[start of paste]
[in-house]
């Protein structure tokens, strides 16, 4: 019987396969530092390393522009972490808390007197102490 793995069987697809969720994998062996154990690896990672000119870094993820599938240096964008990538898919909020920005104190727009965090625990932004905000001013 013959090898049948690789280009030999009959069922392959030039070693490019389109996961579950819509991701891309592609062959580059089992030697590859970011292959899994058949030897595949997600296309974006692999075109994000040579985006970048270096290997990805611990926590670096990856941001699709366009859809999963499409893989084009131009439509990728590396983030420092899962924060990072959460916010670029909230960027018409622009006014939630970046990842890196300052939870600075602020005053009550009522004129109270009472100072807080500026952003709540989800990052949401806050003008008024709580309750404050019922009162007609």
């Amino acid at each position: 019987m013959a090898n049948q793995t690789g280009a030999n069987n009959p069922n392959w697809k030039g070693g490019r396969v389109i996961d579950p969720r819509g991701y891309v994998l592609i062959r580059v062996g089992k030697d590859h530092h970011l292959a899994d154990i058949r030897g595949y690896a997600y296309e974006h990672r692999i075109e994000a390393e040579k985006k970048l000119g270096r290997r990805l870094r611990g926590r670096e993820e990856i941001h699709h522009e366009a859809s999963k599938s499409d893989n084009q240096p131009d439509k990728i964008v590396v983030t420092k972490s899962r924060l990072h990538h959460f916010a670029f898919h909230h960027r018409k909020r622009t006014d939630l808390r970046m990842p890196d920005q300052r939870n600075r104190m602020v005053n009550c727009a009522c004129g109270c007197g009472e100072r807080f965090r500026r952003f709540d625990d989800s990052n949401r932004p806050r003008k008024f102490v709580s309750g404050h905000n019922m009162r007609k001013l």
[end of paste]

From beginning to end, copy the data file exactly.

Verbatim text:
[in-house]
């Protein structure tokens, strides 16, 4: 019987396969530092390393522009972490808390007197102490 793995069987697809969720994998062996154990690896990672000119870094993820599938240096964008990538898919909020920005104190727009965090625990932004905000001013 013959090898049948690789280009030999009959069922392959030039070693490019389109996961579950819509991701891309592609062959580059089992030697590859970011292959899994058949030897595949997600296309974006692999075109994000040579985006970048270096290997990805611990926590670096990856941001699709366009859809999963499409893989084009131009439509990728590396983030420092899962924060990072959460916010670029909230960027018409622009006014939630970046990842890196300052939870600075602020005053009550009522004129109270009472100072807080500026952003709540989800990052949401806050003008008024709580309750404050019922009162007609």
């Amino acid at each position: 019987m013959a090898n049948q793995t690789g280009a030999n069987n009959p069922n392959w697809k030039g070693g490019r396969v389109i996961d579950p969720r819509g991701y891309v994998l592609i062959r580059v062996g089992k030697d590859h530092h970011l292959a899994d154990i058949r030897g595949y690896a997600y296309e974006h990672r692999i075109e994000a390393e040579k985006k970048l000119g270096r290997r990805l870094r611990g926590r670096e993820e990856i941001h699709h522009e366009a859809s999963k599938s499409d893989n084009q240096p131009d439509k990728i964008v590396v983030t420092k972490s899962r924060l990072h990538h959460f916010a670029f898919h909230h960027r018409k909020r622009t006014d939630l808390r970046m990842p890196d920005q300052r939870n600075r104190m602020v005053n009550c727009a009522c004129g109270c007197g009472e100072r807080f965090r500026r952003f709540d625990d989800s990052n949401r932004p806050r003008k008024f102490v709580s309750g404050h905000n019922m009162r007609k001013l």